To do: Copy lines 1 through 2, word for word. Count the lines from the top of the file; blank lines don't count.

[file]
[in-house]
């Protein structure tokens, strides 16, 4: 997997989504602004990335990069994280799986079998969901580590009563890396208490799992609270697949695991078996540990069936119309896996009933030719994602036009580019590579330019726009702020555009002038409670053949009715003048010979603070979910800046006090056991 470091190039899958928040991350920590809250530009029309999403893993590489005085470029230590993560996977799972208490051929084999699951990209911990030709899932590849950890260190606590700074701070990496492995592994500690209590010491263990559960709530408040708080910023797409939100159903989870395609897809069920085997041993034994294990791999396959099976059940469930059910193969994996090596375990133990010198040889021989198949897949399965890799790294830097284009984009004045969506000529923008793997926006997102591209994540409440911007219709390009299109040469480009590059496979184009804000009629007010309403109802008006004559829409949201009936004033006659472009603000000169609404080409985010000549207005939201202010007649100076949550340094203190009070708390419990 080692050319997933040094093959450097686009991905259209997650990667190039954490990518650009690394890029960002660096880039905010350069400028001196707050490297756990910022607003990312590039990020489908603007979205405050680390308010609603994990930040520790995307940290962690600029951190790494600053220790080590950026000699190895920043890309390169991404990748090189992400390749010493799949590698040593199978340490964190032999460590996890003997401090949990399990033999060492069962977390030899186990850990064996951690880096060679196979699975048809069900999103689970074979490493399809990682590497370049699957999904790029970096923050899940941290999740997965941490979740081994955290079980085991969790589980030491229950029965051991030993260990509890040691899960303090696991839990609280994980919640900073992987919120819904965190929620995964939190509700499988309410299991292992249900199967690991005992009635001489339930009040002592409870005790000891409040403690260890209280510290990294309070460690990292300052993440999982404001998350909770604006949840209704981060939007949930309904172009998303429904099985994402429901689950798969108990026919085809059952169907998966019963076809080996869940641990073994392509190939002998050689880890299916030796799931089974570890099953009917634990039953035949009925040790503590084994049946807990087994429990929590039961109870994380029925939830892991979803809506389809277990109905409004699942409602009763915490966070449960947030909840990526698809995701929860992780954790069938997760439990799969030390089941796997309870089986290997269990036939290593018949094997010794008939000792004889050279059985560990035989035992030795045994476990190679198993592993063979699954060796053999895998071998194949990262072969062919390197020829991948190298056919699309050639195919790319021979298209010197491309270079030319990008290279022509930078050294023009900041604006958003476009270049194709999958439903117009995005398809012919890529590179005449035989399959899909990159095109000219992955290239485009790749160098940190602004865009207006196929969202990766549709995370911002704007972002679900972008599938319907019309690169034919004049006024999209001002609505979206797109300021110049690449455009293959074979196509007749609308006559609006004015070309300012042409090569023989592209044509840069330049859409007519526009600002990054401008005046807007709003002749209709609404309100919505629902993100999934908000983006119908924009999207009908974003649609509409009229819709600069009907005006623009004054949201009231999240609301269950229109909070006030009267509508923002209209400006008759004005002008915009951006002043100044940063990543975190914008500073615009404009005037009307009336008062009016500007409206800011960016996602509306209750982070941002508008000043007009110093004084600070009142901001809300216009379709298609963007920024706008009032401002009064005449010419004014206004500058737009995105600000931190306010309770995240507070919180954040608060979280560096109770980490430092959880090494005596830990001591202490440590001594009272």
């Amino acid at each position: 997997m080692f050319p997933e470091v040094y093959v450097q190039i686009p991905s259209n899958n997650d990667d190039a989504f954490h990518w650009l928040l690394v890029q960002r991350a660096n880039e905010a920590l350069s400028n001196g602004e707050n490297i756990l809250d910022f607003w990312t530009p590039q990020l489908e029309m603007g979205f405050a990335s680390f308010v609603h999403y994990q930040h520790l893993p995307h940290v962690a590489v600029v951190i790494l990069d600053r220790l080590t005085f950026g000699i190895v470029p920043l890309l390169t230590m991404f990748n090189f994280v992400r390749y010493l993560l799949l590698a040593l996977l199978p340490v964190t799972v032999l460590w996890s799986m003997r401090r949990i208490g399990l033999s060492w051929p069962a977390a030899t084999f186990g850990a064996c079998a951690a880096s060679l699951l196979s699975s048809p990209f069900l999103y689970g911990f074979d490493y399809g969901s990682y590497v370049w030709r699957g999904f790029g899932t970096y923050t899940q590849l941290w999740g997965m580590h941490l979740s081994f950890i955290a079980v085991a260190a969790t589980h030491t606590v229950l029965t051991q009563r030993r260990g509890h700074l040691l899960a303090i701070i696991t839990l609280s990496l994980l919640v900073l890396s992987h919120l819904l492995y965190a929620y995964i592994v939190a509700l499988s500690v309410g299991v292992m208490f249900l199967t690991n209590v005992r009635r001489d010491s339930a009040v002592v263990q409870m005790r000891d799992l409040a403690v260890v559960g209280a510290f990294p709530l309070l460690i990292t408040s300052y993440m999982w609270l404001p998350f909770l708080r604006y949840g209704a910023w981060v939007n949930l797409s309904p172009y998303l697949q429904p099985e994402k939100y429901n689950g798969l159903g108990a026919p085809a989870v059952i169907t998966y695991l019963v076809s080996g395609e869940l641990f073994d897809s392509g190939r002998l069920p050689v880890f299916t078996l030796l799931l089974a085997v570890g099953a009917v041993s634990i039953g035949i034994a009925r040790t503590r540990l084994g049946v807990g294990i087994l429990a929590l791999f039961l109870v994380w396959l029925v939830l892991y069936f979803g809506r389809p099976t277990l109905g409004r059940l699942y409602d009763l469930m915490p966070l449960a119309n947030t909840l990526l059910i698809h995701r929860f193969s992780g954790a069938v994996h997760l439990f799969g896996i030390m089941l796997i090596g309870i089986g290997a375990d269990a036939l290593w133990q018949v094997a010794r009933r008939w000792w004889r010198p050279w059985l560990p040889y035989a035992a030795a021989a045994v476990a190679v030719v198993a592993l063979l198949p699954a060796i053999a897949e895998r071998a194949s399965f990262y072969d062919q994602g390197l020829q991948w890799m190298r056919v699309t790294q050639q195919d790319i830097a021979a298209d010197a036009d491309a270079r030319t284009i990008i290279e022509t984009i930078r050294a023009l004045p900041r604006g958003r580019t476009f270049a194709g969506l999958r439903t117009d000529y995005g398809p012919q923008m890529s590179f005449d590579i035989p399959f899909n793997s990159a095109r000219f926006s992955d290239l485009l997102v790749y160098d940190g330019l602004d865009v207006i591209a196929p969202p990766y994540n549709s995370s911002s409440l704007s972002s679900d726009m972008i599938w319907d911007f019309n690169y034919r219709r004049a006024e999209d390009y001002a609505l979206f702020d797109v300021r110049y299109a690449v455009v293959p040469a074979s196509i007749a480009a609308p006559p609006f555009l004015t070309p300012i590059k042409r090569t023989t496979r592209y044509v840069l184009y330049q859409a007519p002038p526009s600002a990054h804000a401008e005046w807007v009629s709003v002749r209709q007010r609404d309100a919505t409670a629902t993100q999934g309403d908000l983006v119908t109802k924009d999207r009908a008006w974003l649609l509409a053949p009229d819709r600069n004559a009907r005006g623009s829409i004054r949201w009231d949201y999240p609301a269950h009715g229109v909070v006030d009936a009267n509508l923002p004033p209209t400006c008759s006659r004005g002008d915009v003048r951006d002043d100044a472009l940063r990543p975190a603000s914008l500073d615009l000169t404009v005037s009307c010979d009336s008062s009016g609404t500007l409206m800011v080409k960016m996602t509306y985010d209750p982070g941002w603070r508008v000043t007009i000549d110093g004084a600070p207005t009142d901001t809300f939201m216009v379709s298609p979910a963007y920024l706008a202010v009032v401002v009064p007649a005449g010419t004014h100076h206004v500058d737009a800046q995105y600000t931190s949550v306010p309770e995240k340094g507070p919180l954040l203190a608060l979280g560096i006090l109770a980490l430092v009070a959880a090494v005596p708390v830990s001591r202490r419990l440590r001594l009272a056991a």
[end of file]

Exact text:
[in-house]
């Protein structure tokens, strides 16, 4: 997997989504602004990335990069994280799986079998969901580590009563890396208490799992609270697949695991078996540990069936119309896996009933030719994602036009580019590579330019726009702020555009002038409670053949009715003048010979603070979910800046006090056991 470091190039899958928040991350920590809250530009029309999403893993590489005085470029230590993560996977799972208490051929084999699951990209911990030709899932590849950890260190606590700074701070990496492995592994500690209590010491263990559960709530408040708080910023797409939100159903989870395609897809069920085997041993034994294990791999396959099976059940469930059910193969994996090596375990133990010198040889021989198949897949399965890799790294830097284009984009004045969506000529923008793997926006997102591209994540409440911007219709390009299109040469480009590059496979184009804000009629007010309403109802008006004559829409949201009936004033006659472009603000000169609404080409985010000549207005939201202010007649100076949550340094203190009070708390419990 080692050319997933040094093959450097686009991905259209997650990667190039954490990518650009690394890029960002660096880039905010350069400028001196707050490297756990910022607003990312590039990020489908603007979205405050680390308010609603994990930040520790995307940290962690600029951190790494600053220790080590950026000699190895920043890309390169991404990748090189992400390749010493799949590698040593199978340490964190032999460590996890003997401090949990399990033999060492069962977390030899186990850990064996951690880096060679196979699975048809069900999103689970074979490493399809990682590497370049699957999904790029970096923050899940941290999740997965941490979740081994955290079980085991969790589980030491229950029965051991030993260990509890040691899960303090696991839990609280994980919640900073992987919120819904965190929620995964939190509700499988309410299991292992249900199967690991005992009635001489339930009040002592409870005790000891409040403690260890209280510290990294309070460690990292300052993440999982404001998350909770604006949840209704981060939007949930309904172009998303429904099985994402429901689950798969108990026919085809059952169907998966019963076809080996869940641990073994392509190939002998050689880890299916030796799931089974570890099953009917634990039953035949009925040790503590084994049946807990087994429990929590039961109870994380029925939830892991979803809506389809277990109905409004699942409602009763915490966070449960947030909840990526698809995701929860992780954790069938997760439990799969030390089941796997309870089986290997269990036939290593018949094997010794008939000792004889050279059985560990035989035992030795045994476990190679198993592993063979699954060796053999895998071998194949990262072969062919390197020829991948190298056919699309050639195919790319021979298209010197491309270079030319990008290279022509930078050294023009900041604006958003476009270049194709999958439903117009995005398809012919890529590179005449035989399959899909990159095109000219992955290239485009790749160098940190602004865009207006196929969202990766549709995370911002704007972002679900972008599938319907019309690169034919004049006024999209001002609505979206797109300021110049690449455009293959074979196509007749609308006559609006004015070309300012042409090569023989592209044509840069330049859409007519526009600002990054401008005046807007709003002749209709609404309100919505629902993100999934908000983006119908924009999207009908974003649609509409009229819709600069009907005006623009004054949201009231999240609301269950229109909070006030009267509508923002209209400006008759004005002008915009951006002043100044940063990543975190914008500073615009404009005037009307009336008062009016500007409206800011960016996602509306209750982070941002508008000043007009110093004084600070009142901001809300216009379709298609963007920024706008009032401002009064005449010419004014206004500058737009995105600000931190306010309770995240507070919180954040608060979280560096109770980490430092959880090494005596830990001591202490440590001594009272």